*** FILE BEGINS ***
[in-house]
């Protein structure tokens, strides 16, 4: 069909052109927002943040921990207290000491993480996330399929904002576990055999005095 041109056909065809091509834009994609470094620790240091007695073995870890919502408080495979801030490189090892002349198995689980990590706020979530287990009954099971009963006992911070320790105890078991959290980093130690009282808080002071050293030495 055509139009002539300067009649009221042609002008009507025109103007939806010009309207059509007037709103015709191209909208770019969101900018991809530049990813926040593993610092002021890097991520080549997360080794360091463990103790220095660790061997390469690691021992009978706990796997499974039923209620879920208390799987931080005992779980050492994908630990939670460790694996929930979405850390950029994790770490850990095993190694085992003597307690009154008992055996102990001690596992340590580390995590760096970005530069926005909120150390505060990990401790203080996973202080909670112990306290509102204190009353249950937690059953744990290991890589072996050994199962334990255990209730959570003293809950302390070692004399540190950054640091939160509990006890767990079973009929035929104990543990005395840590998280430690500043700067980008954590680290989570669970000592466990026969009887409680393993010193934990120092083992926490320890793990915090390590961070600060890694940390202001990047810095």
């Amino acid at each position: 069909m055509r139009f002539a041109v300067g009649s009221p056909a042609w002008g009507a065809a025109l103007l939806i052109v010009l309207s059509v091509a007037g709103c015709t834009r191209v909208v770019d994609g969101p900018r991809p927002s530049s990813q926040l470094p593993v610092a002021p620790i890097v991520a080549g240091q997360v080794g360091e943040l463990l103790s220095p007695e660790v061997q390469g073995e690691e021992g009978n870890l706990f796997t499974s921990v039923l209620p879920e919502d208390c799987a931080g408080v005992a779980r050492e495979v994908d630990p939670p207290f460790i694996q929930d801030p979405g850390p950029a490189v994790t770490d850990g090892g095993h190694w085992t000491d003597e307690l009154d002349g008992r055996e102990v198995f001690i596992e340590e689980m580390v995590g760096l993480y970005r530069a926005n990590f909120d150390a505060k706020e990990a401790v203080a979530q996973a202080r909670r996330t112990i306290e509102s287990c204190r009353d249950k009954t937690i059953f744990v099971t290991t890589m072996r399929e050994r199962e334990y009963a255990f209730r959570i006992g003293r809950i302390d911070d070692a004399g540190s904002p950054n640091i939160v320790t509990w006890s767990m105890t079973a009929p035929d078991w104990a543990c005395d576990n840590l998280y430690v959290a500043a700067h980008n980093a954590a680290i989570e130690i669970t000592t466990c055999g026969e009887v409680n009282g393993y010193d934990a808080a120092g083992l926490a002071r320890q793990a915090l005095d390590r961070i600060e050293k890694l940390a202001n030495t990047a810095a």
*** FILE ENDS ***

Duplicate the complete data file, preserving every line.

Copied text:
[in-house]
């Protein structure tokens, strides 16, 4: 069909052109927002943040921990207290000491993480996330399929904002576990055999005095 041109056909065809091509834009994609470094620790240091007695073995870890919502408080495979801030490189090892002349198995689980990590706020979530287990009954099971009963006992911070320790105890078991959290980093130690009282808080002071050293030495 055509139009002539300067009649009221042609002008009507025109103007939806010009309207059509007037709103015709191209909208770019969101900018991809530049990813926040593993610092002021890097991520080549997360080794360091463990103790220095660790061997390469690691021992009978706990796997499974039923209620879920208390799987931080005992779980050492994908630990939670460790694996929930979405850390950029994790770490850990095993190694085992003597307690009154008992055996102990001690596992340590580390995590760096970005530069926005909120150390505060990990401790203080996973202080909670112990306290509102204190009353249950937690059953744990290991890589072996050994199962334990255990209730959570003293809950302390070692004399540190950054640091939160509990006890767990079973009929035929104990543990005395840590998280430690500043700067980008954590680290989570669970000592466990026969009887409680393993010193934990120092083992926490320890793990915090390590961070600060890694940390202001990047810095």
């Amino acid at each position: 069909m055509r139009f002539a041109v300067g009649s009221p056909a042609w002008g009507a065809a025109l103007l939806i052109v010009l309207s059509v091509a007037g709103c015709t834009r191209v909208v770019d994609g969101p900018r991809p927002s530049s990813q926040l470094p593993v610092a002021p620790i890097v991520a080549g240091q997360v080794g360091e943040l463990l103790s220095p007695e660790v061997q390469g073995e690691e021992g009978n870890l706990f796997t499974s921990v039923l209620p879920e919502d208390c799987a931080g408080v005992a779980r050492e495979v994908d630990p939670p207290f460790i694996q929930d801030p979405g850390p950029a490189v994790t770490d850990g090892g095993h190694w085992t000491d003597e307690l009154d002349g008992r055996e102990v198995f001690i596992e340590e689980m580390v995590g760096l993480y970005r530069a926005n990590f909120d150390a505060k706020e990990a401790v203080a979530q996973a202080r909670r996330t112990i306290e509102s287990c204190r009353d249950k009954t937690i059953f744990v099971t290991t890589m072996r399929e050994r199962e334990y009963a255990f209730r959570i006992g003293r809950i302390d911070d070692a004399g540190s904002p950054n640091i939160v320790t509990w006890s767990m105890t079973a009929p035929d078991w104990a543990c005395d576990n840590l998280y430690v959290a500043a700067h980008n980093a954590a680290i989570e130690i669970t000592t466990c055999g026969e009887v409680n009282g393993y010193d934990a808080a120092g083992l926490a002071r320890q793990a915090l005095d390590r961070i600060e050293k890694l940390a202001n030495t990047a810095a």